You can finally play Nintendo games on your smartphone this year, but don't expect too much

Super Mario’s headed to your phone sooner than you think. Nintendo’s first mobile title, in partnership with Japanese mobile game development company DeNA, is set to arrive before the end of this year.

Nintendo CEO Satoru Iwata told investors as much during a presentation in Japan on May 8 — the translation is provided here by Nintendo.

The company plans to expand its mobile offering slowly: one game in 2015, another four by March 2017. If that sounds conservative, that’s because it is — Nintendo’s taking a careful approach to the mobile market. Iwata characterised the approach as such:

You may think it is a small number, but when we aim to make each title a hit, and because we want to thoroughly operate every one of them for a significant amount of time after their releases, this is not a small number at all and should demonstrate our serious commitment to the smart device business.

This approach is antithetical to the mobile market, which commiditizes games and rewards low-prices over quality. That’s not to say it’s the wrong approach, but certainly in opposition to how much of the mobile market works.

Nintendo mobile plansNintendoNintendo’s plan for mobile includes a direct connection to other Nintendo platforms

If you know Nintendo, though, it’s not a surprise at all: Nintendo’s long maintained a focus on quality over quantity. In the early 1980s, when the original Nintendo Entertainment System was first gaining traction in Japan and the United States, Nintendo employed a strict licensing system with game developers.

The system forced game developers to submit games to Nintendo ahead of retail launch in order to assure they were up to the company’s (often ambiguous, though certainly high) standards. More than just ensuring Nintendo’s games were up to snuff, the system actively prevented a market crash — something Nintendo feared after Atari’s crash-and-burn just a few years earlier.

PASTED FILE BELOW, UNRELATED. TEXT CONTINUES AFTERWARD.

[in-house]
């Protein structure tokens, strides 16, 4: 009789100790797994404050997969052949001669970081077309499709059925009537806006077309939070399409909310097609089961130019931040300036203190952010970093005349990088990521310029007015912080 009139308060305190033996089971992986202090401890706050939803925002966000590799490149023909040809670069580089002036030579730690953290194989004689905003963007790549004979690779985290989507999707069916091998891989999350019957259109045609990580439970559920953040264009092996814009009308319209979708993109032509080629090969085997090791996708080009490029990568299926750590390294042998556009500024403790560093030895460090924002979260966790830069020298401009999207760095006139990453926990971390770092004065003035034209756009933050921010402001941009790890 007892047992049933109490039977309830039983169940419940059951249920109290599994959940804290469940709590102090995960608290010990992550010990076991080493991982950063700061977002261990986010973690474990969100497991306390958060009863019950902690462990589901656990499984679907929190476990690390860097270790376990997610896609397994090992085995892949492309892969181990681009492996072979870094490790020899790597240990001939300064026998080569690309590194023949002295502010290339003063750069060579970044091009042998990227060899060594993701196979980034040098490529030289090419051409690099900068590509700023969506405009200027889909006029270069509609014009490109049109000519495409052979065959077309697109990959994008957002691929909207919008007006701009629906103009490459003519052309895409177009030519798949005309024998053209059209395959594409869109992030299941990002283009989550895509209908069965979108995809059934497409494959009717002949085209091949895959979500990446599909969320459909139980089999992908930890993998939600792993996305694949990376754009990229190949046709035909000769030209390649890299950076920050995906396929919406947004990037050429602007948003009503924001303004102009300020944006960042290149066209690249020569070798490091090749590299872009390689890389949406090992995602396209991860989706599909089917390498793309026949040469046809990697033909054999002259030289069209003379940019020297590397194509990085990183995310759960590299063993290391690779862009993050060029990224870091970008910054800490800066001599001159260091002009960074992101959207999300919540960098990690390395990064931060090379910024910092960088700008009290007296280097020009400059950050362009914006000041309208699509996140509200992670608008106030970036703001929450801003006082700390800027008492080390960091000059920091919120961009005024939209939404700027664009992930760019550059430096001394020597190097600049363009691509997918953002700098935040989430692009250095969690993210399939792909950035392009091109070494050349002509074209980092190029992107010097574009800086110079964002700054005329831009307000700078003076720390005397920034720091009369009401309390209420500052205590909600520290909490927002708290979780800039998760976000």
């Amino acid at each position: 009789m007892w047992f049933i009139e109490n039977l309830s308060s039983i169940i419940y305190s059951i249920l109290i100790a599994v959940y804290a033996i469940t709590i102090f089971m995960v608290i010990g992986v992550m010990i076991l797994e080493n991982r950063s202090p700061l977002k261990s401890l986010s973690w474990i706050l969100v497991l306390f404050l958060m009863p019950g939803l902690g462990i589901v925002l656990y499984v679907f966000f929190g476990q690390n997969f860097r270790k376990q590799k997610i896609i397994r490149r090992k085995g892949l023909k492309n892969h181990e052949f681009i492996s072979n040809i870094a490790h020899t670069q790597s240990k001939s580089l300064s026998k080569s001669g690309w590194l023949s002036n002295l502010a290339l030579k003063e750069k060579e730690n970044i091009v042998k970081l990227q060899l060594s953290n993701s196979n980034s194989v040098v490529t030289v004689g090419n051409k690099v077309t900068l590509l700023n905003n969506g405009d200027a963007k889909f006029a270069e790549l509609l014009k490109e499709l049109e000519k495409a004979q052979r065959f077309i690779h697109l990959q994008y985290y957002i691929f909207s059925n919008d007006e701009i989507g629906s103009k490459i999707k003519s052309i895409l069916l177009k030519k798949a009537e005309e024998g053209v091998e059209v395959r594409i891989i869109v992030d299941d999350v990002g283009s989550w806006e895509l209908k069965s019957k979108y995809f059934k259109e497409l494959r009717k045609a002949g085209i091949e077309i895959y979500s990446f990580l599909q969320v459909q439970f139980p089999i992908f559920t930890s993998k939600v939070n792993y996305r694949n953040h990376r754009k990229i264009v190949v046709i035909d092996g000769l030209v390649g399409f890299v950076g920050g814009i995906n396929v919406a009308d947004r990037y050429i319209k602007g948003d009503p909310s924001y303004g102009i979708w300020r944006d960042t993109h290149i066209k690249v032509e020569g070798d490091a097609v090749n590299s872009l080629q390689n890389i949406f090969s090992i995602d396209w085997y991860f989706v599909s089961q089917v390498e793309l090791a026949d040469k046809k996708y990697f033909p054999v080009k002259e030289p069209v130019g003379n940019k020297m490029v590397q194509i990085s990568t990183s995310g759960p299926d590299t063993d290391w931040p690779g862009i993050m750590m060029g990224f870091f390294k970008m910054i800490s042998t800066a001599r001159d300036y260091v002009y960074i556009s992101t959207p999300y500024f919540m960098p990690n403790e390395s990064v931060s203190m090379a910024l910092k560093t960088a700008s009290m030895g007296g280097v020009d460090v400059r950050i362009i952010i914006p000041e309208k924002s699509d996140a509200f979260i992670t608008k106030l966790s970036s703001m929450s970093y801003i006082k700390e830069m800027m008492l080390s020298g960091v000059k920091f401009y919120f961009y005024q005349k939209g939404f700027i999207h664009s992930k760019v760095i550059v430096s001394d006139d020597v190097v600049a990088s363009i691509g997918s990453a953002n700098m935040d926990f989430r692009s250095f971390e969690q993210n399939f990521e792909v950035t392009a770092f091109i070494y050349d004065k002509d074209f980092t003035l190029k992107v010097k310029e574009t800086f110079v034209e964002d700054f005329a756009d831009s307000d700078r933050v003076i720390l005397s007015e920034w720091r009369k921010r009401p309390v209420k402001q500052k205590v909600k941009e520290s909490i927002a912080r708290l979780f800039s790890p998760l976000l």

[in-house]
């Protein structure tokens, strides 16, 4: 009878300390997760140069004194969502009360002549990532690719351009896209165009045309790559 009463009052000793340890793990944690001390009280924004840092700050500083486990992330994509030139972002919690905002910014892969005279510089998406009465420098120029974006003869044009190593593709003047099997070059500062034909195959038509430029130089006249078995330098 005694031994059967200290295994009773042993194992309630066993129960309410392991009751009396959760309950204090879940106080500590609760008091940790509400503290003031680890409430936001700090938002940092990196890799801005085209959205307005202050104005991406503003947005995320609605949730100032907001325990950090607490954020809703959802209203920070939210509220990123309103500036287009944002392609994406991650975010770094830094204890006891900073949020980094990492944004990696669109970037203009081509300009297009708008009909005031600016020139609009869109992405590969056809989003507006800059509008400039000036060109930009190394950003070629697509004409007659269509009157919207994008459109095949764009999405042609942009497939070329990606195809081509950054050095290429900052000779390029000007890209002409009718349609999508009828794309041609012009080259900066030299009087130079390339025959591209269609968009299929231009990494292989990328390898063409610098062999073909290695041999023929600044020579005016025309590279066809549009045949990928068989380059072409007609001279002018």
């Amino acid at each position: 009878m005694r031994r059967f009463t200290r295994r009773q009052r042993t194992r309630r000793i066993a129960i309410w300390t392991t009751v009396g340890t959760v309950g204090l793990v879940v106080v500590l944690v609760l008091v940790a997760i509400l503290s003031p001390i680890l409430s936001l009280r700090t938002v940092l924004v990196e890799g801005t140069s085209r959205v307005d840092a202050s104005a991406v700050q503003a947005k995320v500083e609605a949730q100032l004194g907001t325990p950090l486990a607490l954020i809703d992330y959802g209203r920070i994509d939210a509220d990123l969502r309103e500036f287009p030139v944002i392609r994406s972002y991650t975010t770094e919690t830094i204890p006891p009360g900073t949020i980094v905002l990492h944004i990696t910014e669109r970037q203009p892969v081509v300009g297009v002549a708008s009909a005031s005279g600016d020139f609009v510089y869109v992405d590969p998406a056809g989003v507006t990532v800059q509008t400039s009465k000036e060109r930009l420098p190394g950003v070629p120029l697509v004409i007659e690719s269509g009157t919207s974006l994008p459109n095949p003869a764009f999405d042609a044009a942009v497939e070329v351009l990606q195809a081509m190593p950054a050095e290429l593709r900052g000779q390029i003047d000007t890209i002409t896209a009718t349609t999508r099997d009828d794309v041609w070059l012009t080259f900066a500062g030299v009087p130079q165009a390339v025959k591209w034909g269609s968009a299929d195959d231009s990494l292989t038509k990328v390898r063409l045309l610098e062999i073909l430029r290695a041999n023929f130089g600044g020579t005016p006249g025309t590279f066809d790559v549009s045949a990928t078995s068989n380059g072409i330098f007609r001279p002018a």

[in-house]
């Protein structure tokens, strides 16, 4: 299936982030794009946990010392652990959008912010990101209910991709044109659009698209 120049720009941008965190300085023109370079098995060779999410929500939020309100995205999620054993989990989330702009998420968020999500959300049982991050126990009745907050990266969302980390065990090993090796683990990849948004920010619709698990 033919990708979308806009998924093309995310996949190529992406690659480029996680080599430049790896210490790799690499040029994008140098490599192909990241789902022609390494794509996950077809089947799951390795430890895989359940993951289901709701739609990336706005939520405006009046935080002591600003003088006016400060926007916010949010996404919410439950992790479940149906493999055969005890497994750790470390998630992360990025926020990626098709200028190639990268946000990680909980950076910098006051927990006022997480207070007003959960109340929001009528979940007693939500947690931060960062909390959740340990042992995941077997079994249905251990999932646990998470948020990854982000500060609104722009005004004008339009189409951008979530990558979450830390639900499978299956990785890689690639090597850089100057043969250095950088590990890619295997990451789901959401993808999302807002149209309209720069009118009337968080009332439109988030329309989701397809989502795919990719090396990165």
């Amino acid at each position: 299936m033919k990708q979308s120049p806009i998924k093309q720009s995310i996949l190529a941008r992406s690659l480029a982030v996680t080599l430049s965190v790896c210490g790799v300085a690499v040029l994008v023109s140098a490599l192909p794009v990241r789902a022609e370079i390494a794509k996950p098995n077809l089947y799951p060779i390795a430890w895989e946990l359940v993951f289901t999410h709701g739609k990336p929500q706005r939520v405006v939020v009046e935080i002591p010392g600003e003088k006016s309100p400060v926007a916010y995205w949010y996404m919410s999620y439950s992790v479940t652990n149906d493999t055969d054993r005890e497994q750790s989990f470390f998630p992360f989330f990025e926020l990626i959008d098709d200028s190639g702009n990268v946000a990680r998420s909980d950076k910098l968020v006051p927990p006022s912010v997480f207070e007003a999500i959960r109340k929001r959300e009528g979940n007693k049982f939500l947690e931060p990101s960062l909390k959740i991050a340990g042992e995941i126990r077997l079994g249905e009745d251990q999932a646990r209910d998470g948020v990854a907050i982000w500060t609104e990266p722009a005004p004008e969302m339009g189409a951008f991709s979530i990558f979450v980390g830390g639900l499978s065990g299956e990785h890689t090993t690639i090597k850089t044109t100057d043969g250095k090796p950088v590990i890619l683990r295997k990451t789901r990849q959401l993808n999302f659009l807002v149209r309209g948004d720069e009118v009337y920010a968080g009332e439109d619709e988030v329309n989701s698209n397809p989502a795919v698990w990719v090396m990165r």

Atari coverMatt WeinbergerBefore the gaming crash of 1983, Atari was king

Nintendo’s mobile approach is similar — rather than play the market’s game, the company does its own thing. “We are going to carefully select appropriate IP and titles for our smart device deployment,” Iwata said. “If we were simply to port software that already has a track record on a dedicated game system, it would not match the play styles of smart devices, and the appropriate business models are different between the two, so we would not anticipate a great result.”

In plainer terms? Don’t expect to play Nintendo’s most popular console games on your mobile phone any time soon, and don’t expect a flood of them either. As Iwata put it, “If we did not aim to achieve a significant result, it would be meaningless for us to do it at all.”

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